Pharmacy Technicians: Front Liners of COVID-19


Pharmacy technicians are responders to the coronavirus pandemic, showing their dedication and diligence every day. They play a vital role when it comes to providing the public with medicines, therapeutics, vaccines and patient care. It’s no surprise that there is an increasing pharmacy job demand to help with COVID-19 patient care whenever possible.

Brave pharmacy technicians—COVID-19 front liners—are stepping up to the plate to help out in any way they can.

Promoting during COVID-19

Pharmacies and their pharmacy technicians are following CDC guidelines during the pandemic. They are all wearing face masks and requiring anyone who visits the pharmacy to do the same. Additionally, if they have fevers or coronavirus symptoms, they are staying home until they have completely recovered to protect their fellow staff members and their customers.


Taking extra precautions when filling prescriptions

Filling prescriptions and dispensing medications are key jobs of a pharmacy technician, but in this time of COVID-19, it is necessary to take extra precautions. Often, pharmacy staff must consult with customers and explain their medications, the dosage and possible side effects. Now, however, social distancing is a must to lower the chances of spreading the virus. Here’s what pharmacy technicians can do:

  • Have hand sanitizer (at least 60 percent alcohol) available on counters for customers to use; pharmacy staff should have easy access to soap and water for washing their hands frequently.
  • Ask customers to submit prescription orders via the phone or online whenever possible and pre-pay online if they can.
  • Limit direct contact by placing the filled prescription on the counter for the patient to pick up.
  • Avoid handling insurance cards and ask the customer to read the information aloud.
  • Try to not touch items the customer has touched.
  • Encourage home delivery or curbside pickup of medications.
  • Put a plastic barrier or vinyl shield between the pharmacy desk and the patient and add a pass-through slot to avoid direct contact.

Carefully reconsider administering routine preventive vaccinations to adults

Pharmacies often provide routine vaccinations for seasonal flu, shingles and pneumonia to their customers. However, that involves close contact, which could be unsafe. The CDC recommends evaluating the community’s COVID-19 situation before regularly administering vaccines. If it’s deemed safe, give priority to older adults or those with underlying conditions. Screening for fever and COVID-19 symptoms is advisable.

Multitasking in the era of COVID-19

The evolving role of pharmacy technicians during the pandemic is at the forefront of health care. Pharmacy technicians are multitasking during the crisis. They’re supporting dispensing, immunizations, compounding and many other duties. Some are even helping at long-term care facilities to facilitate immunizations of residents. Some pharmacies are trying to secure COVID-19 testing, which the techs can administer.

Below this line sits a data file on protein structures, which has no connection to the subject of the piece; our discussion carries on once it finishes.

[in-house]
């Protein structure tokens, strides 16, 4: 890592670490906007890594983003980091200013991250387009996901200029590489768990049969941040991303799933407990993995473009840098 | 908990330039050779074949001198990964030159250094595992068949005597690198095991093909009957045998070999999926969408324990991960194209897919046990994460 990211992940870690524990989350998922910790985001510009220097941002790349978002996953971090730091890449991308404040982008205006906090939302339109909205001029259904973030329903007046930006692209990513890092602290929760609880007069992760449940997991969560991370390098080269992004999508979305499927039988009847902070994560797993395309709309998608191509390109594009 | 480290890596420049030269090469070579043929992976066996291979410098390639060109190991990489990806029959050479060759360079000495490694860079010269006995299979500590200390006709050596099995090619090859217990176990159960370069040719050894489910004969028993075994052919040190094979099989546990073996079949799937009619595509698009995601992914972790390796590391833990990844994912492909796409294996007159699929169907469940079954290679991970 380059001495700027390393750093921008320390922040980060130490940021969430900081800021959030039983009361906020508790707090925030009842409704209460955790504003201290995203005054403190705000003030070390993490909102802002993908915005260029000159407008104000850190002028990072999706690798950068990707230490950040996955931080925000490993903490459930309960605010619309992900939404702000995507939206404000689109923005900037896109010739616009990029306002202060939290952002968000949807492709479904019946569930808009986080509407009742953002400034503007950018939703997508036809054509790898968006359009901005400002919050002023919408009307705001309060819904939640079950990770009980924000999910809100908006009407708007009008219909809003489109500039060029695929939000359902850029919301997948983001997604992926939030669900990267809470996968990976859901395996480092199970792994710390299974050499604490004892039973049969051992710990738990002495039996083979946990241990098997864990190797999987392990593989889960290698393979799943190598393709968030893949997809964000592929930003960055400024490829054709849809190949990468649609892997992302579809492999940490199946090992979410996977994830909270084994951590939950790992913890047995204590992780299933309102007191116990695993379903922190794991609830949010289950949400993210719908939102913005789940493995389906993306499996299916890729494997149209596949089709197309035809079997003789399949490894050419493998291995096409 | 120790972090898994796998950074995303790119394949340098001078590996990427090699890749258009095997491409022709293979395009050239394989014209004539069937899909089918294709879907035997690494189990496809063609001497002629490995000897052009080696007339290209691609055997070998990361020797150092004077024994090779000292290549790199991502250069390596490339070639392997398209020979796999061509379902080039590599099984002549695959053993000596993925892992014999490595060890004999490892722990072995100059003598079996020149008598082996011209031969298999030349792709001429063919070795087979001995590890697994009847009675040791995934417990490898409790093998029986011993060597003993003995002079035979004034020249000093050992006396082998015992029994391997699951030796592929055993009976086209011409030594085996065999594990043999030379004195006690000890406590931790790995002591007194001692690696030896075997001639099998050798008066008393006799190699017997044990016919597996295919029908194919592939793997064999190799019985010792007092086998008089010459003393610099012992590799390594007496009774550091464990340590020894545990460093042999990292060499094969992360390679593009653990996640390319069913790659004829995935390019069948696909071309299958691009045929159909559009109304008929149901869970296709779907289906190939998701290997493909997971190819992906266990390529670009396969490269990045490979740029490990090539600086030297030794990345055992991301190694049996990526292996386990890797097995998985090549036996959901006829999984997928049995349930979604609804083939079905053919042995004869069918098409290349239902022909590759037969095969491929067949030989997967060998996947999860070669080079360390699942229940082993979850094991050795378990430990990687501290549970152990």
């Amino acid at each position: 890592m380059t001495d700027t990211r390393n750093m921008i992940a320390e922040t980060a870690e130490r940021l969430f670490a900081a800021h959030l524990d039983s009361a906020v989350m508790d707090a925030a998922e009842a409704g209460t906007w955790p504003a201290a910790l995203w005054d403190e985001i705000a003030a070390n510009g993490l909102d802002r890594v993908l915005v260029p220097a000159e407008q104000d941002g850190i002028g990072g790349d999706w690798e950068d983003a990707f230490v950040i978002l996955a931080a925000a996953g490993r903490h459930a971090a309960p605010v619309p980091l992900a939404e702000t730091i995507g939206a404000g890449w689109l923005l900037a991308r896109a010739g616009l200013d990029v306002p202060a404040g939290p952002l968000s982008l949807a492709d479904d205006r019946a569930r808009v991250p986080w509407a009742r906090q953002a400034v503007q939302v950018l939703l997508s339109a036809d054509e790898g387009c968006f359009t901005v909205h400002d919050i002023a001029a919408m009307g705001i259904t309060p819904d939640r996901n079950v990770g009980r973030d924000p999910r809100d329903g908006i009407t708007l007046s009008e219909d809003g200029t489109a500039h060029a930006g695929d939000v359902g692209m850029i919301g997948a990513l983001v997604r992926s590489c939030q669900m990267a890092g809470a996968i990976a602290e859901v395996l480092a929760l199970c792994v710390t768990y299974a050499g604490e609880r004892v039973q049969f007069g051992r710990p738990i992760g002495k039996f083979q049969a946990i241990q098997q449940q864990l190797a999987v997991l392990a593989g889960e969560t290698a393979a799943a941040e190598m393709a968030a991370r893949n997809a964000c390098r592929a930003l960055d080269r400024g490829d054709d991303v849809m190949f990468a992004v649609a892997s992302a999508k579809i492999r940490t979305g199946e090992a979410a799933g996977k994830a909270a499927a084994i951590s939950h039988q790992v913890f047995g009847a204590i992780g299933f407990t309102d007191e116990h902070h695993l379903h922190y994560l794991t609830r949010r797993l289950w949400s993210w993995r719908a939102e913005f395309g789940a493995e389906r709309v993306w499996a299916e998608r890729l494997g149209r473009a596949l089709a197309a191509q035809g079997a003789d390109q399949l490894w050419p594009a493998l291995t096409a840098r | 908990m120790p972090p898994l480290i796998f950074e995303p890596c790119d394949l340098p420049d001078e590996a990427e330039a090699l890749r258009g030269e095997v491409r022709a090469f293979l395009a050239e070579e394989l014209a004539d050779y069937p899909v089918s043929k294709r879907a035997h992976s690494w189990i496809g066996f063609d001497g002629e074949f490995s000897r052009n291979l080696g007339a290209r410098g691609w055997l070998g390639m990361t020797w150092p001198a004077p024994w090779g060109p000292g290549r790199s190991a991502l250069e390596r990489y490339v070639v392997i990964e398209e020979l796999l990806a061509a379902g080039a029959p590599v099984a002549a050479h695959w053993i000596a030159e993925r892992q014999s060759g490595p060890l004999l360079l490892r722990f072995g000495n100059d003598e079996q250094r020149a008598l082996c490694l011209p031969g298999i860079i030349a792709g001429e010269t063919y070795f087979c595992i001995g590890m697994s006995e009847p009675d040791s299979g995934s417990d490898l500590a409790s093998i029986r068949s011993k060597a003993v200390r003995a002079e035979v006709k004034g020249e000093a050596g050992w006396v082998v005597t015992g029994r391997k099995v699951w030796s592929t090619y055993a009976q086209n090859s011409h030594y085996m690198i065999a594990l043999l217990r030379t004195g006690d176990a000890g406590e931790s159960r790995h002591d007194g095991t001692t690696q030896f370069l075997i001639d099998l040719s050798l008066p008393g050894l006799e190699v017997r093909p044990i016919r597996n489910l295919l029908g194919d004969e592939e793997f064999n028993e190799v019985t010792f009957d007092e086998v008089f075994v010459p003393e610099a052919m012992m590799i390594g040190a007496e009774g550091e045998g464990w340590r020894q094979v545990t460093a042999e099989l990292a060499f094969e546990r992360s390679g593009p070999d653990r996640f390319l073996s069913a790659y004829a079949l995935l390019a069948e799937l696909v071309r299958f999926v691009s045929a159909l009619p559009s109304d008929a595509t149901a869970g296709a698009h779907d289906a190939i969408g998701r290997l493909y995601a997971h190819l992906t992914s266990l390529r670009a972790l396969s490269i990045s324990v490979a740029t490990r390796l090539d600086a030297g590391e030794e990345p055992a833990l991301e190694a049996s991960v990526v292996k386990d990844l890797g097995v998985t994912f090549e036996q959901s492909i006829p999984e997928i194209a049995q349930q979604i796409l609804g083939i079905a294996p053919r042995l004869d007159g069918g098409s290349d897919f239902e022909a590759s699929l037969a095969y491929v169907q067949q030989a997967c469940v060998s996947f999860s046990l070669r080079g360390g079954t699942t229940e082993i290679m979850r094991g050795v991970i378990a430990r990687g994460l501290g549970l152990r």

The job demand for pharmacy technicians

According to O*NET OnLine, jobs for pharmacy technicians are projected to grow 7 to 10 percent through 2028, which is faster than the average for other jobs. Pharmacy tech jobs are in demand because they are part of the allied health industry, which is growing every day. Ten of every 20 occupations of high growth in the U.S. are in health care—especially in Chicago, a hub for medicine. As pharmacies expand their offerings (including clinical care) to customers, more pharmacy technicians will be required to staff them.

A pharmacy technician’s

A pharmacy technician has a number of duties that make a typical day of work different each day. Specific responsibilities could vary, depending on where the tech works: in a hospital, lab, retail pharmacy, compounding pharmacy, nursing home or mail-order pharmacy. These are some of the typical duties:

  • Communicate with customers. The tech is usually the first point of contact for pharmacy customers—the face of the pharmacy—and as such needs to greet, listen to, interact with and help customers who have questions about their prescriptions and health.
  • Enter data in the computer. This might include entering insurance information, changing patients’ personal information, ordering supplies and creating labels.
  • Process medications. Count pills, fill bottles and label medications.
  • Fulfill prescription requests. It’s critical to dispense drugs properly: check for drug interactions, duplicate prescription requests, correct dosage and more.
  • Manage pharmacy inventory. As new stock comes in, you’ll need to put it on the shelf and also make sure medications have not expired.
  • Help patients take care of their health. You’ll need to go over the details of their medication, answer questions and make sure they understand how and when to take it.
Health care training programs for pharmacy technicians

You can get pharmacy technician training at Coyne College Chicago. Complete your program in as little as 42 weeks. Enroll in Coyne’s 42-week pharmacy tech program and prepare for a rewarding career. You’ll learn how to enter and order meds, keep records, mix IV solutions and compound products, and fulfill prescription orders. In addition to traditional classroom instruction by industry-professional faculty members, you’ll participate in a hands-on externship that will give you real-world experience. Once you graduate, you will be qualified for entry-level positions in retail or hospital pharmacies.

A career as a pharmacy technician is on the health care industry lookout. Contact Coyne College today to train for your career.